Allison Chen is a Speech-Language Pathologist at LHSC.
December 16, 2020
Patients with COVID-19 can experience a number of negative symptoms that can inhibit their ability to speak or swallow and London Health Sciences Centre’s (LHSC) team of 15 Speech-Language Pathologists (S-LPs) have been caring for them throughout the pandemic. S-LPs provide specialized swallowing, speech, language, and voice services to medically-complex patients in the acute care setting and in outpatient clinics at LHSC.
In addition to COVID-19 patients, S-LPs work with patients with a variety of medical conditions, including and not limited to neurological disorders, such as ALS, Parkinson’s disease, and dementia, strokes, traumatic brain injuries, as well as head and neck cancer, and trauma. The S-LPs work closely with the health-care teams to improve patient outcomes, reduce hospital re-admissions, and determine rehabilitation candidacy and options.
For Allison Chen, a Speech-Language Pathologist with LHSC, the beginning of COVID-19 was a time of uncertainty and a constantly changing information landscape. “As S-LPs, we get up close and personal with patients since communication and swallowing disorders involve the mouth, nose, and throat. We immediately had to modify our practice and quickly learn and keep up to date on frequently changing recommendations to protect ourselves and our patients.,” Chen says.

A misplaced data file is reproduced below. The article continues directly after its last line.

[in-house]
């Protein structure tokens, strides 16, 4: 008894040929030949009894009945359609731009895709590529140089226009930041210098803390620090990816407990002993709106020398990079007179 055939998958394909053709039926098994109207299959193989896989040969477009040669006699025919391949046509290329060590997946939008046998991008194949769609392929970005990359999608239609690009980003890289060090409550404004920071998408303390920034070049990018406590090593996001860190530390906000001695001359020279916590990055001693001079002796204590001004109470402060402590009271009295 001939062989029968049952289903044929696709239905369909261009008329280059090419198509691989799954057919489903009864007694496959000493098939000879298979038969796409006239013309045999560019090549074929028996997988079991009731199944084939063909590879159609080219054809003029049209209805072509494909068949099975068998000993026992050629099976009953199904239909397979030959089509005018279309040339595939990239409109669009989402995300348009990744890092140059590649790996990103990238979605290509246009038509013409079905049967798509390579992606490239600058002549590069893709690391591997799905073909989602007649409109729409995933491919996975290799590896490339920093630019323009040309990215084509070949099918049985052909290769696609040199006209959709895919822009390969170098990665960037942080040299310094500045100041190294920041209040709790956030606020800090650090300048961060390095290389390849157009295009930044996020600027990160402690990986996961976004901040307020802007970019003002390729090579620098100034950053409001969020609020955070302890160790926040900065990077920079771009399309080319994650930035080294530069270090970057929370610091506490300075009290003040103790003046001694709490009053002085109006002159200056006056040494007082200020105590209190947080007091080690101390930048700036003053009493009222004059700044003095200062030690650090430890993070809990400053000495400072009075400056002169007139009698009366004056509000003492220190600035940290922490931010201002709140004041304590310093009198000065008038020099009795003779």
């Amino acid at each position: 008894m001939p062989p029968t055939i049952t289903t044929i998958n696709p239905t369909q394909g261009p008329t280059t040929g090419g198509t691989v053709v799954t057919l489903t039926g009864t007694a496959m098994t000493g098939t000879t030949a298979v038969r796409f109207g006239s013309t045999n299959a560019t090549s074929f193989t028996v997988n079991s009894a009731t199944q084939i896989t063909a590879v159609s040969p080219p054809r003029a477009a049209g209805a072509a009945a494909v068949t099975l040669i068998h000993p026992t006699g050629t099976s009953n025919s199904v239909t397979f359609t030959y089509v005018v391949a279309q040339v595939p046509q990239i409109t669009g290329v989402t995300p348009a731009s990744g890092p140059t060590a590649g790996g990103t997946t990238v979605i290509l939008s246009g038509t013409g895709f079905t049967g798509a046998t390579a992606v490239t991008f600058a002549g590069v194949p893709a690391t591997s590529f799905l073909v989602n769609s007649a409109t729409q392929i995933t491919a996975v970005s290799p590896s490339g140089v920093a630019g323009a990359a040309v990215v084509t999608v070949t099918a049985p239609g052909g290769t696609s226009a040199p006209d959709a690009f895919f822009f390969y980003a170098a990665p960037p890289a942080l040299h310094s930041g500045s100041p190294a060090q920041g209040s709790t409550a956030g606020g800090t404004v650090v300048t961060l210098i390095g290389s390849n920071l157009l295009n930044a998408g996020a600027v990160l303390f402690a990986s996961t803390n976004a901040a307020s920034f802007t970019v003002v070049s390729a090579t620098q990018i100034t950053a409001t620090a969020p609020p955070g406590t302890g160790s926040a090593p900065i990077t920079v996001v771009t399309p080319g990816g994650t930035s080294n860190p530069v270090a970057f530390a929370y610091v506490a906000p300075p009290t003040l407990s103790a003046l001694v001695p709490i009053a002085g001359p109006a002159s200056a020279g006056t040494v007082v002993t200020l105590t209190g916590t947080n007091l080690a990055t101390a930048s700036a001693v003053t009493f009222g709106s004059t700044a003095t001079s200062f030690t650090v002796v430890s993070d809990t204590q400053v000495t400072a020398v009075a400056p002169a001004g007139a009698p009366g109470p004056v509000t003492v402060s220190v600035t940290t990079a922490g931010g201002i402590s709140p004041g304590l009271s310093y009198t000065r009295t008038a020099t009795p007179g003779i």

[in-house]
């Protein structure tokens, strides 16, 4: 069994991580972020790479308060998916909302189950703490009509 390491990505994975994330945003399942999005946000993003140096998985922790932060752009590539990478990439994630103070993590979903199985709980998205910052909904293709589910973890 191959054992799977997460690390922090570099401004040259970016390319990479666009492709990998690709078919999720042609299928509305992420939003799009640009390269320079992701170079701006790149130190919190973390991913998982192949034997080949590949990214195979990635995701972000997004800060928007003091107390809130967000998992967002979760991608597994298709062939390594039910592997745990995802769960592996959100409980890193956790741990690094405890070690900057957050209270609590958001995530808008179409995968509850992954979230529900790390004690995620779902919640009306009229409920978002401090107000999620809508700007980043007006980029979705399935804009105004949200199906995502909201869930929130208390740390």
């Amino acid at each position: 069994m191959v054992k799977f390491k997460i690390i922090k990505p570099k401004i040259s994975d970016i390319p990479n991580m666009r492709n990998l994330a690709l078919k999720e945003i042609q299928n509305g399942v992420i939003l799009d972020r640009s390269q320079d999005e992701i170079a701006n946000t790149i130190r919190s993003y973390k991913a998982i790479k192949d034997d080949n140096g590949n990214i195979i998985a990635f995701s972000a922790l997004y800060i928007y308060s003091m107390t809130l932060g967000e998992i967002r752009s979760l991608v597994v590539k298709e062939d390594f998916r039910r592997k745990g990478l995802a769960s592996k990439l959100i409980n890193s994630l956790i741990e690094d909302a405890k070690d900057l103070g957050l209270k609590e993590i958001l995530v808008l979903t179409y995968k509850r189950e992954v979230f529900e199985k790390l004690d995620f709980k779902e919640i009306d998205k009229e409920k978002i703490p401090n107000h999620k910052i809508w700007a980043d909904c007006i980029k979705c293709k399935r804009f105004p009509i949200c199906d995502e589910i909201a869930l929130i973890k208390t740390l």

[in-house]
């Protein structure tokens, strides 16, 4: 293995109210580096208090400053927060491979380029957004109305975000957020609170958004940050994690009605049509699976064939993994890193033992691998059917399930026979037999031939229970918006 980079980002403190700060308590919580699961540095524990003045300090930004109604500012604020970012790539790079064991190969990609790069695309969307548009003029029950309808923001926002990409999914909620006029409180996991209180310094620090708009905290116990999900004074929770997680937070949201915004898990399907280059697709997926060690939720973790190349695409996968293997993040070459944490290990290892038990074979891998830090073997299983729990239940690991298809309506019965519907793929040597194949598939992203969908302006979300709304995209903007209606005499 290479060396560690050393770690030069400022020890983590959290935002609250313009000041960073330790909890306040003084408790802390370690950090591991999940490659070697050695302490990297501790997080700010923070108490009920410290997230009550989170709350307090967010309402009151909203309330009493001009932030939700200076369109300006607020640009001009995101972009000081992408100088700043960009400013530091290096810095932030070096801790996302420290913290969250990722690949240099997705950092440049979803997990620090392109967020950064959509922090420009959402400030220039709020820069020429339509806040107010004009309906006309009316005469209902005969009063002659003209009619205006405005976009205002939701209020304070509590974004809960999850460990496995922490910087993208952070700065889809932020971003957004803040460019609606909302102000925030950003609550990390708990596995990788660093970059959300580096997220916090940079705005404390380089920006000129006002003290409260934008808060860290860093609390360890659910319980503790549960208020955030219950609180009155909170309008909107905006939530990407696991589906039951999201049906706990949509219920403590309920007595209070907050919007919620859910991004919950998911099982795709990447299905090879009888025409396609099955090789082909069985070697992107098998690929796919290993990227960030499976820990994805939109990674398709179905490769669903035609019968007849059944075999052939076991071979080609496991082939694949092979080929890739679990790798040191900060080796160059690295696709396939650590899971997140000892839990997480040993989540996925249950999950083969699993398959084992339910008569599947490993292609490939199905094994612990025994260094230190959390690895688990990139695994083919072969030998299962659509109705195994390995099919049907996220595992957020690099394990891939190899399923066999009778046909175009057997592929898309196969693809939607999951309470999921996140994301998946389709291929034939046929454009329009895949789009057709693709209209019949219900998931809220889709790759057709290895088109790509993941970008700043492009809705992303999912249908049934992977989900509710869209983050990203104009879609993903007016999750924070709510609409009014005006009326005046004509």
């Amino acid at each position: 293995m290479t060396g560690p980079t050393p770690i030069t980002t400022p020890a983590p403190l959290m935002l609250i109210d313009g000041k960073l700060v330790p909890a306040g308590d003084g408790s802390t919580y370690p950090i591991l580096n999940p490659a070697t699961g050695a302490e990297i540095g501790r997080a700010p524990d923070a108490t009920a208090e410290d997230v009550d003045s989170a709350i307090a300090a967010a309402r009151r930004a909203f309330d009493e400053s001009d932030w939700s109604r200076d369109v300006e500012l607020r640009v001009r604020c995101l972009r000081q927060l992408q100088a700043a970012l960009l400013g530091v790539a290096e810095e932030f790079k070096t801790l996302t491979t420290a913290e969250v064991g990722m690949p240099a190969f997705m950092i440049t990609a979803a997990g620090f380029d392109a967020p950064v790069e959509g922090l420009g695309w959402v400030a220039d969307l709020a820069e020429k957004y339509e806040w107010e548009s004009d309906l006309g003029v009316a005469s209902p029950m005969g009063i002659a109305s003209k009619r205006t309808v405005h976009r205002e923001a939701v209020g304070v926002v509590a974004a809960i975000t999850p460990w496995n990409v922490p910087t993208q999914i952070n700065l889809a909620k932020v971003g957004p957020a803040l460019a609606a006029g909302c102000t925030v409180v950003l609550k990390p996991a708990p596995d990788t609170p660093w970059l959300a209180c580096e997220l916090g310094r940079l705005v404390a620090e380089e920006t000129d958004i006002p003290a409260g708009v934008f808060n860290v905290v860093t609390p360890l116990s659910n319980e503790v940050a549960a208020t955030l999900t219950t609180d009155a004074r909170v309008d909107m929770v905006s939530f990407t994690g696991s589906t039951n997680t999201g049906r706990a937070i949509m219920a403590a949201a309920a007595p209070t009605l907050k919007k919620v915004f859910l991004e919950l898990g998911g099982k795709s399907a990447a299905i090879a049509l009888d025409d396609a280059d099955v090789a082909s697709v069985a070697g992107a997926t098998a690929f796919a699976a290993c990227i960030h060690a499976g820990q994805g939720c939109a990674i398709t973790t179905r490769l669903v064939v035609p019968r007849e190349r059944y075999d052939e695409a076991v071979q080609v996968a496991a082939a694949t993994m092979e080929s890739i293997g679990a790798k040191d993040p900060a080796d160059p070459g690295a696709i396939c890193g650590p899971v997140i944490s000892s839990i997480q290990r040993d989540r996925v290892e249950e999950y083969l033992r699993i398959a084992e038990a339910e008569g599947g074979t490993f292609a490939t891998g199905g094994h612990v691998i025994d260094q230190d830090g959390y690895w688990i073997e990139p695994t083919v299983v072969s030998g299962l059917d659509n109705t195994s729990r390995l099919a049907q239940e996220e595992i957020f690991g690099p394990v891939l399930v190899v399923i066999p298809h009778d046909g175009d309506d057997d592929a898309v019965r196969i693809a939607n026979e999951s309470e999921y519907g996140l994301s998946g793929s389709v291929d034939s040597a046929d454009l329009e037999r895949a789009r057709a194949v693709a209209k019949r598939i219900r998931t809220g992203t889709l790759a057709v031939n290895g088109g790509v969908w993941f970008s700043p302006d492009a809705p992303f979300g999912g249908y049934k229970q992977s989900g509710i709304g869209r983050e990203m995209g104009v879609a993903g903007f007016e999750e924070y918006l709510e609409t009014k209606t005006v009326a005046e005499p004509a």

Amanda Degen McLarty, Manager of Speech-Language Pathology at LHSC commends the team for its commitment to ensure the safety of patients and themselves during COVID-19. “The team worked with Infection Prevention and Control (IPAC) to review profession-specific questions related to the assessment and management of patients suspected or positive with COVID-19 to ensure the clinicians had the correct information to provide safe and informed care,” she says.
Patients who have been intubated on mechanical ventilation for a period of time, including those with COVID-19, can experience dysphagia, a disorder in eating, drinking, and swallowing, which increases their risk for aspiration. Aspiration occurs when food, drink, or secretions enter the airway and lungs instead of the esophagus. This can lead to aspiration pneumonias which can be fatal. S-LPs help these patients manage both short-term and long-term dysphagia emphasizing both their safety as well as their quality of life.
Changes to the ability to swallow or communicate have a big impact on quality of life. Difficulties with eating, drinking, and swallowing can lead to safety concerns of aspiration and airway obstruction, as well as increased feelings of isolation and embarrassment as it affects patients’ abilities to socialize with loved ones. The ability to communicate is also fundamental for patients’ abilities to connect with others and have autonomy.
Chen references the emerging research showing COVID-19 patients who have experienced related strokes also experience significant changes to voice, communication, and swallowing. S-LPs are integral to help patients regain their abilities.
The SLPs work with the health-care team to provide the support and care to patients. “Throughout the pandemic what I’ve noticed is it really is a team effort to ensure patients get the best care,” Chen says. “As S-LPs we are doing our part in prioritizing patient safety and quality of life, during this pandemic and always.”